After the start it was back to the car for the drive to the Kemmelberg. Mjrka an Italian photographer joined me. He’d asked if he could have a lift to the Kemmelberg as his colleague was going straight to the finish with their car.
It’s only a short drive to Kemmel and the Kemmelberg climb just the other side of the town. Parked up near the foot of the climb and walked up the cobbles to the point where the tarmac begins. While I waited for the race to arrive I chatted to the Belgium Debergh family on the crowd line. They were really nice people. They took a picture of Mjrka and myself and have since emailed me the picture (see below). They title it ‘two international photographers of cycling on the Kemmelberg, Ghent-Wevelgem 2008.‘ Much appreciated. Mr Debergh was tuned in to his radio and able to relay what was happening as the race approached the Kemmelberg.
First it was Saunier Duval’s Capelli that soloed up the climb with around an eight minute lead on the bunch. Finally the bunch appeared with Pozzato and a CSC rider just off the front. Flecha, Devolder, Cancellara and Boonen (below) then led the rest of the huge field up over the cobbles.
I said my quick good byes to the Debergh’s before Mjrka and I went back to the car to drive to the finish. Some other photographers in cars stayed for the second ascent of the Kemmelberg before going back for the finish. It leaves it a bit tight if you don’t quite know which way to get away, hence my departure after the first ascent. I’ll know for the next time though that if you park up in the right spot you can do the second ascent and get to the finish as Hans Roth, a German photographer, did. He arrived on the finish line with about 7km of the race to go. He’s a great guy and so calm about things.
My plan was to get a shot past the finish line with the hope that Cavendish (above) would win and go straight to the soigneurs so meaning I’d get all the reaction shots. Things obviously didn’t work out like that as Oscar Friere stormed to victory. I did get some interesting shots as to how close the finish line photographers got to the mass sprint finish (below).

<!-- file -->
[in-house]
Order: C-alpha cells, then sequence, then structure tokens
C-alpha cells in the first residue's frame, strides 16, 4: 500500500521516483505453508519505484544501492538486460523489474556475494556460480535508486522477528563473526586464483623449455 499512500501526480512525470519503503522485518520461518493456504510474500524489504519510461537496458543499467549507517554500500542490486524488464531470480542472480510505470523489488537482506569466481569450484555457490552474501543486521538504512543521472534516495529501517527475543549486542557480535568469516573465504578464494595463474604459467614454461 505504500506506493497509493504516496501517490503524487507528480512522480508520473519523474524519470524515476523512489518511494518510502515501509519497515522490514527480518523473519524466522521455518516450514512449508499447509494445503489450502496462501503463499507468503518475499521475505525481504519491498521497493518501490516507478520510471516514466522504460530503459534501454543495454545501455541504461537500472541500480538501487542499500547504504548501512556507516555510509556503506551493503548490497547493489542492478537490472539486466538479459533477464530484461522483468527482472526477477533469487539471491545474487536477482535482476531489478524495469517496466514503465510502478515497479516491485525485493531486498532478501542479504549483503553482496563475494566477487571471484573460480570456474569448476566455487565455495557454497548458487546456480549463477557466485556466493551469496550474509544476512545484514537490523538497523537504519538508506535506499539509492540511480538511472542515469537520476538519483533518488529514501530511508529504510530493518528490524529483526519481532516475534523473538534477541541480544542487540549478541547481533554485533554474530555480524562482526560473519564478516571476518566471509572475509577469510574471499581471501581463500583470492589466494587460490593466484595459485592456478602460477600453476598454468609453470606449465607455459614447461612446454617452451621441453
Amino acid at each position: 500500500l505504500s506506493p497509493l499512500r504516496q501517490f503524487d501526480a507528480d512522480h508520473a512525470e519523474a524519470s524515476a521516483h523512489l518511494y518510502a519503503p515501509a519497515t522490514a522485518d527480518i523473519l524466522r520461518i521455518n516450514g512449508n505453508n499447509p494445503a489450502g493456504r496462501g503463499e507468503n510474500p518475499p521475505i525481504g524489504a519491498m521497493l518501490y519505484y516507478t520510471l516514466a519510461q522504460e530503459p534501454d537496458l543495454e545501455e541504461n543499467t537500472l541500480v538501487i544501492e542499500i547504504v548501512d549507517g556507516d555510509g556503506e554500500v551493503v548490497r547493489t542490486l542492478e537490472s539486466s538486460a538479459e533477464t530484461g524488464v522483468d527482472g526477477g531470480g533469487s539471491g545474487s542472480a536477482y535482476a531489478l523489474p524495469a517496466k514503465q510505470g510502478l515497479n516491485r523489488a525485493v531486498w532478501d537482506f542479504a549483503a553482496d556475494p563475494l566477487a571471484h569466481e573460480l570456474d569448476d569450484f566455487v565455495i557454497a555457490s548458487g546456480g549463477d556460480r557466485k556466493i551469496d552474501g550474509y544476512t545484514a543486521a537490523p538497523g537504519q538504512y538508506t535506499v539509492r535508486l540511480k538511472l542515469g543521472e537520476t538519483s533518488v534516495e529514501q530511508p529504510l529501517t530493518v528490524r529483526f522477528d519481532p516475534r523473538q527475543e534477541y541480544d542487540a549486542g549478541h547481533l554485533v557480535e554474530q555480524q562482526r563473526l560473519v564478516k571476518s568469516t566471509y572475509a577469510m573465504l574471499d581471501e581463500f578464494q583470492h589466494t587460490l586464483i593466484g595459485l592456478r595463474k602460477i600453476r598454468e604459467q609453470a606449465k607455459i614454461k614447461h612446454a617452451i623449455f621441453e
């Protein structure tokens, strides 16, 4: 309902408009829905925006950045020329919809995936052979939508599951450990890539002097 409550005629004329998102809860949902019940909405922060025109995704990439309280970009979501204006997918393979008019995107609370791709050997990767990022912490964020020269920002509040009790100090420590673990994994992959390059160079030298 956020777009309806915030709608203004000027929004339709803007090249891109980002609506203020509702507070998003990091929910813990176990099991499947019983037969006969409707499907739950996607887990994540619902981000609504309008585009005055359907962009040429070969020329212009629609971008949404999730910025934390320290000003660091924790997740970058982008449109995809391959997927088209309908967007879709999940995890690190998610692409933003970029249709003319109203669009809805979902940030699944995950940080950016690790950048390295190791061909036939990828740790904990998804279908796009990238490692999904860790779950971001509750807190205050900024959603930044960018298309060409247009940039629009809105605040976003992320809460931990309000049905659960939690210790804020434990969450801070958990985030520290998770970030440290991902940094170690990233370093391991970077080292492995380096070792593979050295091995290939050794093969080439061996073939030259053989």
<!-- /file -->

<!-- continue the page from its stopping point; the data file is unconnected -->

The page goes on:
Podium presentations over it was just the short drive back to the hotel in Kortrijk.
We (Cycling Weekly crew) had a meal out at Da Franco’s and found ourselves sitting next to the whole of the Liquigas team. Pozzato was just behind me and polished off two very large pizzas and a chocolate fondant dessert. ’Very hungry,’ he said as he gestured to his stomach.
Thursday and I spent the morning working on pictures before checking out of the hotel. My plan then for the rest of the morning was to do a recce of the Paris-Roubaix course so I knew where to get through to the pave sectors for Sunday’s race.
Took junction 4 off the A26 and drove the short distance to the bottom of the 2.4km Forest of Arenberg pave sector. It’s a very atmospheric place even when the race isn’t passing through. You can actually see the whole length of this tree lined sector. There were a number of spectators gathered awaiting teams to ride through on their reconnaissance rides. I’d missed CSC but saw Cofidis, FDJ, Credit Agricole, Rabobank and Lotto rattle through. Lotto had a Belgium TV crew with them and I got a shot of Van Summeren and Hoiste going full tilt over the cobbles with a TV bike either side of them (below). Noted that Van Summeren was using the Campag electronic gear system.
Decided to move on and looked at some other sectors including the Brillon sector and then refreshed my memory by driving over to the Le Carrefour de l'Arbre sector.
Saw my first Swallow of the year near Bersee as I was planning my race day route.
Drove down to Cambrai to my hotel for the next three nights. It’s perfect base to be close to the pave sectors.
Friday morning and I meet up with Magnus Backstedt do some feature pictures with him. I’d arranged to see him at the first pave sector at Troisville at 10:30.
Arrived there early so as to work out where best to take the pictures. Magnus sent me a text to say he was on the way and would see me shortly. The team car appeared and Magnus leaned out of the window to say the rest of the team were meeting down the road in the village and he’d be over in 10 to 15 minutes. While I waited I watched a few Swallows and a couple of House Martins passing over. Really nice to see.
One Swallow settled on the telephone wires by the farm buildings I was waiting by. I put my converter on to my 80-200 zoom lens and grabbed a few shots. You had the sense that he/she was happy to be back in what was probably the area he/she was born. It’s incredible that they fly over to Africa for the winter and then return to the same farm buildings they were born and breed up around to breed themselves. Fluffed up against the chill of the morning, the little Swallow allowed me to get quite close as I grabbed a few shots.
Magnus arrived along with his team mates. They rode on, while Magnus and I got the pictures done quickly. I wished him all the best and he and his awaiting team car went off over the cobbles to catch up with the rest of the team. They weren’t going to go too far, probably just the first couple of sectors, as they had done a big ride the previous day.